For those who have followed the twists and turns of Leicester’s slippery City Mayor, Sir Peter Soulsby, there is much cause for celebration: the Fire Brigades Union (FBU) have forced Soulsby to back down over cuts to fire services! Details of this victory can be found in the article “Soulsby and Rushton signal major rethink on Leicestershire 999 fire cuts” (Mercury, February 23).
Written in reference to the latest city Council debate on the fire service cuts consultation, in the article Labour Party councillor Patrick Kitterick correctly points out that Labour “owe an apology to the fire brigades union and we owe an apology to those firefighters for ever having embarked on this consultation in the first place.”
Kitterick said our firefighters “have had their personal lives and their working relationships strained to breaking point” in their outstanding efforts to oppose what he decribed as a “nonsensical” consultation process. The needless strain placed upon the firefighters lives was an issue similarly touched upon by fellow Labour councillor Susan Barton.
Yet, when I congratulated the FBU (on Facebook) for having successfully forced Soulsby to back down from supporting the proposed fire service cuts, Councillor Barton was quick to remind me of Soulsby’s official line on this matter. Apparently, Soulsby has “consistently” opposed the proposals “from the start”.
This argument neatly ignores the fact that it was Soulsby himself who forced the nonsensical consultation through the Fire Authority in the first place, without consulting with the firefighters or their union in any meaningful way.
At the meeting where Soulsby helped to launch the consultation process (on September 24 last year), the FBU respectfully requested that the proposals not go out to public consultation. Adding that “There is ream of unanswered questions and concerns with all of these proposals that have not been addressed and to progress them further in that knowledge is dangerous.”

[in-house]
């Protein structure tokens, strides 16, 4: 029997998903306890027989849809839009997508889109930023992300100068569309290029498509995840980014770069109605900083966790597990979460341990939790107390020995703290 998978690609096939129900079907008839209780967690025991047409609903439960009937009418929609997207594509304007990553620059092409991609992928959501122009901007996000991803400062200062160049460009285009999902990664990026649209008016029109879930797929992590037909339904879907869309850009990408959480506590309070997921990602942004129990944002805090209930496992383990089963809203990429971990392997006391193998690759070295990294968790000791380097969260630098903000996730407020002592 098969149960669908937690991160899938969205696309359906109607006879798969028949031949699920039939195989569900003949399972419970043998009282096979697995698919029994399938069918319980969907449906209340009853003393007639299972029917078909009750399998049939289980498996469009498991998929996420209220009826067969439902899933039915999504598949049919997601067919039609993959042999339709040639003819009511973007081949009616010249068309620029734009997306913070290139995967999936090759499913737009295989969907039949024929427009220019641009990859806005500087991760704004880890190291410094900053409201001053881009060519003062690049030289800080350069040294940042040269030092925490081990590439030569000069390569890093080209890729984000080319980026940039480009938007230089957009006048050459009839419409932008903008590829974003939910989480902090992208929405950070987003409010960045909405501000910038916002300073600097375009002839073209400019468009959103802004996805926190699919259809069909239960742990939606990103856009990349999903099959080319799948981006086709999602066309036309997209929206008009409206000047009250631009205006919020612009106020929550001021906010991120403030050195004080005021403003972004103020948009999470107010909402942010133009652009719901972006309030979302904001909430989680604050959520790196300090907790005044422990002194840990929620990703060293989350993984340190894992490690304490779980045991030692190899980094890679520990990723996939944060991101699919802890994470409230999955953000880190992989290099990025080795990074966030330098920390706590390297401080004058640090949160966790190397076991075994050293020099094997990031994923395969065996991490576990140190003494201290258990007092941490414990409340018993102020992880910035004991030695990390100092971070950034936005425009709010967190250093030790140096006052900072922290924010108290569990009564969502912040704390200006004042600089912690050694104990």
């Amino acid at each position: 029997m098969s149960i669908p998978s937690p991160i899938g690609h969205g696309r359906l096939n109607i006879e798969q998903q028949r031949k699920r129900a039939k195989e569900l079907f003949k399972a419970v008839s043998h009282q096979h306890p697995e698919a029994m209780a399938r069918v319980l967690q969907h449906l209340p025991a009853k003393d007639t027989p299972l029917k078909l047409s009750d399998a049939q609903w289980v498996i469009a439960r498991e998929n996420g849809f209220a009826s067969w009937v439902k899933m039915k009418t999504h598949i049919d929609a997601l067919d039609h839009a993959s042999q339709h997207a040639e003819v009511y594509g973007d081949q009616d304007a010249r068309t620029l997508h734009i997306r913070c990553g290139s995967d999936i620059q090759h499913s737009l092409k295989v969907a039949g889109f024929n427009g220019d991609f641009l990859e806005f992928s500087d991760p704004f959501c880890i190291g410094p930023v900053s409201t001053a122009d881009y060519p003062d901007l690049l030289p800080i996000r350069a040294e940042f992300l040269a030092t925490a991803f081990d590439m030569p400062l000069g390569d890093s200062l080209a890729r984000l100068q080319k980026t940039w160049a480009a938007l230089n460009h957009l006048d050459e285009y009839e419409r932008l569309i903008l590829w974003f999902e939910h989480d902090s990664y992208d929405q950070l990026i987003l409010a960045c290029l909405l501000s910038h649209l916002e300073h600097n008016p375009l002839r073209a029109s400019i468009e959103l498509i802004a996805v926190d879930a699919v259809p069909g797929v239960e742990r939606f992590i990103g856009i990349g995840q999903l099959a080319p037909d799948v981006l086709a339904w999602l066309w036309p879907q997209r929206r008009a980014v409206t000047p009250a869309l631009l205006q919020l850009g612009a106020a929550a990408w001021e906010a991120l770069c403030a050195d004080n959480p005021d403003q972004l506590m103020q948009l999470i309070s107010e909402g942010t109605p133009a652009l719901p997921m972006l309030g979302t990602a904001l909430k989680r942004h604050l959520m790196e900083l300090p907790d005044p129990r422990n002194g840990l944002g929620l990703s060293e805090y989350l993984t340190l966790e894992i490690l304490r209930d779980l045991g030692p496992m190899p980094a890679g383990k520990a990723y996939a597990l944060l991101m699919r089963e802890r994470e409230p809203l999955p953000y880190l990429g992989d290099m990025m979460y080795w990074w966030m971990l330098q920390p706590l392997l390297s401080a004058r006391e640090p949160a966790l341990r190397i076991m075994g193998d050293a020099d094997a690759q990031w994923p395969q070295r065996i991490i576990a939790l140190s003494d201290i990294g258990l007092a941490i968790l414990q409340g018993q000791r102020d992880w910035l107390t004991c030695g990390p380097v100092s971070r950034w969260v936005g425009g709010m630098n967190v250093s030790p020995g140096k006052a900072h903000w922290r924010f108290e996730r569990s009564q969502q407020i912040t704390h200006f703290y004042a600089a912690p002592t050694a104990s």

But Barton, in posts subsequently deleted from facebook, went on to justify Soulsby’s so-far unforeseen reasoning for supporting a consultation he allegedly knew was flawed from the start. Barton wrote: “The consultation was important to show the Tories the strength of feeling on this.”
Little did the FBU know that Soulsby was trying to help their campaign.
Apparently Soulsby’s plan was to push through a consultation with the aim of forcing the FBU to devote the next four months of their lives to running a stressful time-consuming campaign to educate the public about the dangers of the proposed cuts, thereby creating a groundswell of public pressure which would force the Tories to backdown over public spending cuts.
As the consultation could not have started without Soulsby’s support, there can only be one explanation for Labour having adopted this counter-intuitive strategy: Soulsby must believe that by passing on Tory funding cuts to front-line services, Labour can force workers to campaign against the Tories, thus ensuring victory for the Labour movement.
Extending such “reasoning” to the rest of Council’s activities, this provides one explanation for why Soulsby’s Labour Council has been so dedicated and passive in passing on Tory cuts.
Instead of refusing to implement Tory cuts to local services and then helping organise local resistance to such attacks, Soulsby has a more complicated plan.
By slashing £100 million from the city’s budget, and promising to cut another £45 million more, Soulsby is merely trying to goad the public into fighting back. His genius is truly inspired!
Arguably this strategy was employed just last month by 66 Labour MPs (including two from Leicester), who supported the Tories air-strikes on Syria.
Call me simple, but wouldn’t a more effective anti-war, ant-cuts strategy be to actually oppose the Tories, rather than parodying their immorality?
This letter was emailed to the Leicester Mercury mailbox on January 23.
Below is the screenshot taken (on Saturday night) from the facebook page on which I had my brief discussion with Councillor Susan Barton (on Friday night) after she decided to delete all her comments.